Dawson spins along important learning curve

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The off-spinner Richard Dawson had a tough first day in the field for his country. The absence of an early breakthrough meant that it was going to be a process of plugging away and hoping to wear down the opposition – and he made a fair job of it.

It cannot have done his morale much good on the first day to have been given an object lesson by a world class off-spinner, Harbhajan Singh, on how best to use the flattest of non-turning pitches. Dawson's limited experience has been in England where the ball can turn; Harbhajan has learned his trade on the relentless pitches of India.

No one will have expected Dawson to tease with the variations of flight and pace which are Harbhajan's stock-in-trade. He pushed the ball through as he does for Yorkshire and embarked upon a war of attrition to try to make inscrutable Indian batsmen lose patience with him. To his dismay, he found that the prophet Job would have been proud of them – Deep Dasgupta in particular.

None the less, he should be proud of his efforts. He showed good control, when he came on he immediately bowled an attacking line outside the off stump with six men on the off-side.

He took his first Test wicket with only his 12th ball when the nightwatchman Anil Kumble, who is no mug with the bat, cut and Jamie Foster threw the ball aloft, also claiming his first Test victim.

Soon, a conversation with Nasser Hussain prompted Dawson to go round the wicket and for a while he bowled this side and that, changing with frequency in the hope of unsettling the batsman. He had no difficulty in adapting his line when changing sides, but all the time he was pushing the ball through.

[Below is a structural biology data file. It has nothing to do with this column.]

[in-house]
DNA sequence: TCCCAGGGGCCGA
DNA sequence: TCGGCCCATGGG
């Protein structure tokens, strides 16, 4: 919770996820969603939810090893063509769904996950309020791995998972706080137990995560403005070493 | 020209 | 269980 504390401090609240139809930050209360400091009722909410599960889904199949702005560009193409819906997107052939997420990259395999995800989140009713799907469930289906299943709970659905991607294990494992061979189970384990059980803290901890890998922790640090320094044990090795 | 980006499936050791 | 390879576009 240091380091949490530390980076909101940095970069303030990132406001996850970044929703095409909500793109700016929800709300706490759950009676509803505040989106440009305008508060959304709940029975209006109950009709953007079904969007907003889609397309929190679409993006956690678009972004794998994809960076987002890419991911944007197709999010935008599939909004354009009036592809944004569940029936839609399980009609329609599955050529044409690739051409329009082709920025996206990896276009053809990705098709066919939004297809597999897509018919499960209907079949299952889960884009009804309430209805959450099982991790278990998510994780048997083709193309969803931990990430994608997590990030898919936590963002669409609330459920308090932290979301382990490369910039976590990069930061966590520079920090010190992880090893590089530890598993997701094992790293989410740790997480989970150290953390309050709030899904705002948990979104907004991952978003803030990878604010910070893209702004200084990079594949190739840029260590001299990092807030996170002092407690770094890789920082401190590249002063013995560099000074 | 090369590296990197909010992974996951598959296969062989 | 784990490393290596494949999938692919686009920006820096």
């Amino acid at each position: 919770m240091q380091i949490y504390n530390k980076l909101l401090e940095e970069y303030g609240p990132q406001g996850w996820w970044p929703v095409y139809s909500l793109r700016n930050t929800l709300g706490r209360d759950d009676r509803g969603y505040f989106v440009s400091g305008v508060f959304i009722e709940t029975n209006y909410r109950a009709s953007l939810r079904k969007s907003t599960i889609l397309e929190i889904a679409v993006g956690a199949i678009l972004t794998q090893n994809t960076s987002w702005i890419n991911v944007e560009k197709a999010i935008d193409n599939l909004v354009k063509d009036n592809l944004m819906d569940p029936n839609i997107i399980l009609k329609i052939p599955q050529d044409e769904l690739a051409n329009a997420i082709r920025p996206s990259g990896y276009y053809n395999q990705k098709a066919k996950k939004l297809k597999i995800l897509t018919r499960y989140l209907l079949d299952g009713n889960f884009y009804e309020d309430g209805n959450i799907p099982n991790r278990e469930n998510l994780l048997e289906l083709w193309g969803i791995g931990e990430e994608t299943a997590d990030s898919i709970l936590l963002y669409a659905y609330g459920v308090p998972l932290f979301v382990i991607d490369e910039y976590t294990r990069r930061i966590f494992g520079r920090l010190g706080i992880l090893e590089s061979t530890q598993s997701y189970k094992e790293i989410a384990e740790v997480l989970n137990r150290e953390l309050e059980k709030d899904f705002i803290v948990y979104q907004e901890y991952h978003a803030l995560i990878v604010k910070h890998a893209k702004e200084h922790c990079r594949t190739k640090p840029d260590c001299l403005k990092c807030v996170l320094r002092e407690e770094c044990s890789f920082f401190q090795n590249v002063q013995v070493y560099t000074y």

There was never the chance that he was going to wrongfoot the batsman and catch him out of position. This is not a criticism as much as an observation. When Dawson reflected at the end of this day he must have thought back to Harbhajan's success and wondered why it had happened.

He should have learned from the Indian and should have begun to realise that if he is going to compete successfully at this level he will have to try to learn a few more tricks. Of course, it is ridiculous to expect him to come out here in the second innings or in the next two Tests and start to flight the ball and change his pace in the same way, but he will have taken a big step forward if he realises that these are aspects of his art he must start to work upon.

He bowled a long first spell of 13 overs and only the last was expensive when he dragged the ball down short and was cut and pulled for three fours. In his second spell he might have had Dasgupta caught at slip off his first ball if Andrew Flintoff had been standing straighter – as he should have been. In all, this was an important day in Dawson's learning curve and one can only hope he has taken it all on board.